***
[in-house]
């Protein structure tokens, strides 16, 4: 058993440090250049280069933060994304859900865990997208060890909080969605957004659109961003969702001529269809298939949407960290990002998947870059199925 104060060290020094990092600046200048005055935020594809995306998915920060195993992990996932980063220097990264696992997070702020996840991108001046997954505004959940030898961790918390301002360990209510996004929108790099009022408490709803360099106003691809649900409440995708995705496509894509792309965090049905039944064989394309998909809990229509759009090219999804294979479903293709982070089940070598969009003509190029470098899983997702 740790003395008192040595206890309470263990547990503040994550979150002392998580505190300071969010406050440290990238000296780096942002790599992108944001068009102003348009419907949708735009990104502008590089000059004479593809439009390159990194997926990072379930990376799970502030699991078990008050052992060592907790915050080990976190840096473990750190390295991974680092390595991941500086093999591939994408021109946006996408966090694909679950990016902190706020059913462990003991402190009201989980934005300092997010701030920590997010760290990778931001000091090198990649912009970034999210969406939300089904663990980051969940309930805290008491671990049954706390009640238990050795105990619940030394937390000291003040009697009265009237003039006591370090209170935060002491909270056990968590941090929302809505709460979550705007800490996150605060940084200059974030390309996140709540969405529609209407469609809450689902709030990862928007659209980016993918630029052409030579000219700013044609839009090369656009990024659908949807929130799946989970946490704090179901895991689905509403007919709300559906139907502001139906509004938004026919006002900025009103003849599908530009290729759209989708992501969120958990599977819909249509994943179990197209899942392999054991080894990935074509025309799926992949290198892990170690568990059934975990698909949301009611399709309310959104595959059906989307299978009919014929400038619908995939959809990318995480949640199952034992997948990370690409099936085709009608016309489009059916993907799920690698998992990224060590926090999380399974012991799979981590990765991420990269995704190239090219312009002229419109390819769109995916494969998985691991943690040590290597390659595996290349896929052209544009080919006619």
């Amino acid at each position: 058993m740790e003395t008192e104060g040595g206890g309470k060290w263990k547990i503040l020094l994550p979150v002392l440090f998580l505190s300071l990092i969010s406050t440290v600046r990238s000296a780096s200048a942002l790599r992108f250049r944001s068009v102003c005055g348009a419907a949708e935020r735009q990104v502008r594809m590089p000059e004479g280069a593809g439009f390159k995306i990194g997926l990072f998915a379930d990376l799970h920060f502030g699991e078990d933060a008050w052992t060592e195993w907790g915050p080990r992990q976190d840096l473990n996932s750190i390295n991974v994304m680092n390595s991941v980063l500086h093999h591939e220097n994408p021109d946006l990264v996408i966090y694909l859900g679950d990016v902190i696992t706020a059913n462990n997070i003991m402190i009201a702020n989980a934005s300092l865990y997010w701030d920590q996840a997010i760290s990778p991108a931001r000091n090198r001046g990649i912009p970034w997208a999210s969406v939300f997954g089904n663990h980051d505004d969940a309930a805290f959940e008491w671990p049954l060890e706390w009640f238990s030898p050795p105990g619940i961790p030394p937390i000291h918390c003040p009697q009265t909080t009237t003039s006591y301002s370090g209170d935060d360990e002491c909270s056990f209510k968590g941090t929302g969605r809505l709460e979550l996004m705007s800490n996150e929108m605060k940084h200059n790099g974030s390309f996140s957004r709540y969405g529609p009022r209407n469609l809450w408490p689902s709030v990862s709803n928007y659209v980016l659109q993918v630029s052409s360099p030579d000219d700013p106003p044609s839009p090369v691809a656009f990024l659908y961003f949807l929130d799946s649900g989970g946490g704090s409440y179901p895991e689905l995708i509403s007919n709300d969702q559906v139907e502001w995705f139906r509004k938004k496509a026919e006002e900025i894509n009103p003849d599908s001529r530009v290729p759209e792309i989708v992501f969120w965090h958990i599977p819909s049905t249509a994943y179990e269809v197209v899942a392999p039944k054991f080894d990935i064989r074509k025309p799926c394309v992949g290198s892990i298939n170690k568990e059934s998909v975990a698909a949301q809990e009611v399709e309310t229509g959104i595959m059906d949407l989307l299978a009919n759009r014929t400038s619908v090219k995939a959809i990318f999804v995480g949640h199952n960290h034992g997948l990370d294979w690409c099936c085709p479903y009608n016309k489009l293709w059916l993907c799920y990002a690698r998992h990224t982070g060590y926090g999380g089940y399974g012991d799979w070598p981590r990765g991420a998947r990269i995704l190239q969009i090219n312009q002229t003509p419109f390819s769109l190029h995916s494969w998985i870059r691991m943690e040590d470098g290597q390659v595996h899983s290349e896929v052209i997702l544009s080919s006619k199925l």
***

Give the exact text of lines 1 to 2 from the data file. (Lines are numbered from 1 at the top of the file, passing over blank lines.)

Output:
[in-house]
């Protein structure tokens, strides 16, 4: 058993440090250049280069933060994304859900865990997208060890909080969605957004659109961003969702001529269809298939949407960290990002998947870059199925 104060060290020094990092600046200048005055935020594809995306998915920060195993992990996932980063220097990264696992997070702020996840991108001046997954505004959940030898961790918390301002360990209510996004929108790099009022408490709803360099106003691809649900409440995708995705496509894509792309965090049905039944064989394309998909809990229509759009090219999804294979479903293709982070089940070598969009003509190029470098899983997702 740790003395008192040595206890309470263990547990503040994550979150002392998580505190300071969010406050440290990238000296780096942002790599992108944001068009102003348009419907949708735009990104502008590089000059004479593809439009390159990194997926990072379930990376799970502030699991078990008050052992060592907790915050080990976190840096473990750190390295991974680092390595991941500086093999591939994408021109946006996408966090694909679950990016902190706020059913462990003991402190009201989980934005300092997010701030920590997010760290990778931001000091090198990649912009970034999210969406939300089904663990980051969940309930805290008491671990049954706390009640238990050795105990619940030394937390000291003040009697009265009237003039006591370090209170935060002491909270056990968590941090929302809505709460979550705007800490996150605060940084200059974030390309996140709540969405529609209407469609809450689902709030990862928007659209980016993918630029052409030579000219700013044609839009090369656009990024659908949807929130799946989970946490704090179901895991689905509403007919709300559906139907502001139906509004938004026919006002900025009103003849599908530009290729759209989708992501969120958990599977819909249509994943179990197209899942392999054991080894990935074509025309799926992949290198892990170690568990059934975990698909949301009611399709309310959104595959059906989307299978009919014929400038619908995939959809990318995480949640199952034992997948990370690409099936085709009608016309489009059916993907799920690698998992990224060590926090999380399974012991799979981590990765991420990269995704190239090219312009002229419109390819769109995916494969998985691991943690040590290597390659595996290349896929052209544009080919006619």